American Fur Company

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American Fur Company,

chartered by John Jacob AstorAstor, John Jacob
, 1763–1848, American merchant, b. Walldorf, near Heidelberg, Germany. At the age of 16 he went to England, and five years later, in 1784, he arrived in Baltimore, penniless.
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 (1763–1848) in 1808 to compete with the great fur-trading companies in Canada—the North West Company and the Hudson's Bay Company. Astor's most ambitious venture, establishment of a post at AstoriaAstoria
. 1 Commercial, industrial, and residential section of NW Queens borough of New York City, SE N.Y.; settled in the 17th cent. as Hallet's Cove. It was renamed for John Jacob Astor in 1839.
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, Oreg., to control the Columbia River valley fur trade, was made under a subsidiary, the Pacific Fur Company. His early operations around the Great Lakes were under another subsidiary, the South West Company, in which Canadian merchants had a part. The War of 1812 destroyed both companies. In 1817, after an act of Congress excluded foreign traders from U.S. territory, the American Fur Company commanded the trade in the Lakes region. An alliance made in 1821 with the Chouteau interests of St. Louis gave the company a monopoly of the trade in the Missouri River region and later in the Rocky Mts. (see mountain menmountain men,
fur trappers and traders in the Rocky Mts. during the 1820s and 30s. Their activities opened that region of the United States to general knowledge. Since the days of French domination there had been expeditions to the upper Missouri River, and in the early 19th
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). The company was one of the first great American trusts. It maintained its monopoly by the customary early practice of buying out or crushing any small company that threatened opposition. When Astor withdrew in 1834, the company split and the name became the property of the former northern branch under Ramsey Crooks, but popular usage still applied it to succeeding companies. The American Fur Company strongly influenced the history of the frontier, not only by preparing the way for permanent settlement but by opening Great Lakes commercial fishing, steamboat transportation, and trade in lead.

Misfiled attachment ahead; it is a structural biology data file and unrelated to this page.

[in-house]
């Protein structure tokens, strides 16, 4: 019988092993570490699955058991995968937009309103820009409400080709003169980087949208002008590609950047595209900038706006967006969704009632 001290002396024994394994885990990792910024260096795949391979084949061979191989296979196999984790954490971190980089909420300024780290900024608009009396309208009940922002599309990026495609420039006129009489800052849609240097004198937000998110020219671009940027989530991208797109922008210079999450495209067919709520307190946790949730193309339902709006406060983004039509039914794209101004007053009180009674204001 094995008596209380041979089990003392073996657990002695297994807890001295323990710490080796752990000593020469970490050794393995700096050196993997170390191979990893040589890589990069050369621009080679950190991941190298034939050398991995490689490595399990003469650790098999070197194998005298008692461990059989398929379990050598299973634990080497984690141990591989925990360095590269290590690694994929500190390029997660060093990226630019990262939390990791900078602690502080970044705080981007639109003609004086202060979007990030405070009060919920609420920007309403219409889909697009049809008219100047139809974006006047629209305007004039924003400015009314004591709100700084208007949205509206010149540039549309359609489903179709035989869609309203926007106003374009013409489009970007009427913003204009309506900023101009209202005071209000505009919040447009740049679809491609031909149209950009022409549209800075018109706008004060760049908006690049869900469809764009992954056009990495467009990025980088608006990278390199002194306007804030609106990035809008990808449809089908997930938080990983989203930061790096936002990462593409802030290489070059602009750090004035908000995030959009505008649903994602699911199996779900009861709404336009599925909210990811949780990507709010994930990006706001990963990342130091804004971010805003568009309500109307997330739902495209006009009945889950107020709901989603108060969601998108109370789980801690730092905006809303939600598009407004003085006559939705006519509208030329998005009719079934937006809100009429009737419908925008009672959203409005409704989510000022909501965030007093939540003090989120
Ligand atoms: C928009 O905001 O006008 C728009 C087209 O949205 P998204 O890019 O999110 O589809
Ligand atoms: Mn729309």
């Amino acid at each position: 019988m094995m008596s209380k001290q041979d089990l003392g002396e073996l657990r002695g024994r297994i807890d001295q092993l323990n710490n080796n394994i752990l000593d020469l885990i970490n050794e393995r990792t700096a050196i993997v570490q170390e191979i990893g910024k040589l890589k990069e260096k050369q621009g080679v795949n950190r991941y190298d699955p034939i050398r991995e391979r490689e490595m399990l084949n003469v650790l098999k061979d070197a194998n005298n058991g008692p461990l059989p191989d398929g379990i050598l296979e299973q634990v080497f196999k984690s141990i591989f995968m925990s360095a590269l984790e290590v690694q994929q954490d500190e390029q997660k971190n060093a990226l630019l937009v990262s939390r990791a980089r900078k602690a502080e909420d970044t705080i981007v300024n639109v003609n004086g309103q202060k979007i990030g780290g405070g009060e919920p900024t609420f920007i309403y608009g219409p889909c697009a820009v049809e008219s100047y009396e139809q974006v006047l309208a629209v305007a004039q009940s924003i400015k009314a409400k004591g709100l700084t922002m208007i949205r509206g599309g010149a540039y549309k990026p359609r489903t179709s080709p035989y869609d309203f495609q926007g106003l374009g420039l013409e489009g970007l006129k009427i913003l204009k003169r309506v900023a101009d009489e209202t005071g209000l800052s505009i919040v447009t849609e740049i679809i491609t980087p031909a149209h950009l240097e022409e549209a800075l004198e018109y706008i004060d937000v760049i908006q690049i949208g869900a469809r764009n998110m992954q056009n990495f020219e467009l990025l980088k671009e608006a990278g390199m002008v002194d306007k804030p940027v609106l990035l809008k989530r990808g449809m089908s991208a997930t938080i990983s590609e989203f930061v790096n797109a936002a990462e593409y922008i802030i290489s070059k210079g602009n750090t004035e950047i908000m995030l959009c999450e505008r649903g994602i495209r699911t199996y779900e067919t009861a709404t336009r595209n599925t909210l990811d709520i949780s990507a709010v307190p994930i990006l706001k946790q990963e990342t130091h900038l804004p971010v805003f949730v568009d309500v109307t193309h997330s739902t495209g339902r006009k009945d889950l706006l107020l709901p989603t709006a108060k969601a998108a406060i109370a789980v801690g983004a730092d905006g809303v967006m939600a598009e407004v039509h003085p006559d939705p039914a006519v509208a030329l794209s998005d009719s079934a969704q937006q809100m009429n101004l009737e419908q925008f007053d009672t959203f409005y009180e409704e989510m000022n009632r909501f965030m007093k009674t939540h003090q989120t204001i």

See G. L. Nute, Calendar of the American Fur Company's Papers (1945); B. DeVoto, Across the Wide Missouri (1948); H. M. Chittenden, The American Fur Trade of the Far West (3 vol.; 1902, repr. 1954); J. U. Terrell, Furs by Astor (1963); D. S. Lavender, The Fist in the Wilderness (1964); P. C. Phillips, The Fur Trade (1961, repr. 1967); P. Stark, Astoria (2014).

References in classic literature ?
In the meantime, the success of this company attracted the attention and excited the emulation of the American Fur Company, and brought them once more into the field of their ancient enterprise.
By such means most of the independents were squeezed out of business and forced to become vassals of the American Fur Company.
The unusual favors granted to Astor's company by Cass as governor of Michigan Territory and later as secretary of war led many traders to assume that the American Fur Company was actually a quasi-official institution.
This claim is based on two newspaper accounts describing items in the account books of the American Fur Company.
Although the enormous Astor fortune was ultimately derived largely from real estate investments, it is estimated that during the seventeen years he was head of the American Fur Company, he cleared between one and two million dollars.
At the height of its success, the American Fur Company employed between two and three thousand boatmen and trappers and more than four hundred clerks on the island.
In 1818, when he was sixteen years old, Hubbard came to Mackinac Island to work as a clerk for the American Fur Company.
The American Fur Company was a relative latecomer to the Upper Missouri fur trade, but it was backed by the extensive financial assets of John Jacob Astor.
Tactfully, he never did mention to his benefactors in the American Fur Company and United States government his application for employment with the HBC.
Declining market demands for beaver also impacted American Fur Company and Pilcher lived long enough to see that mighty company declare bankruptcy in 1842.
In 1859, the American Fur Company embarked on what was then the longest paddle-wheel steamboat expedition in North American history: 6,200 miles round trip on the Missouri River from St.
Steamboats West: The 1859 American Fur Company Missouri River Expedition is a historical chronicle based on the journals of Dr.

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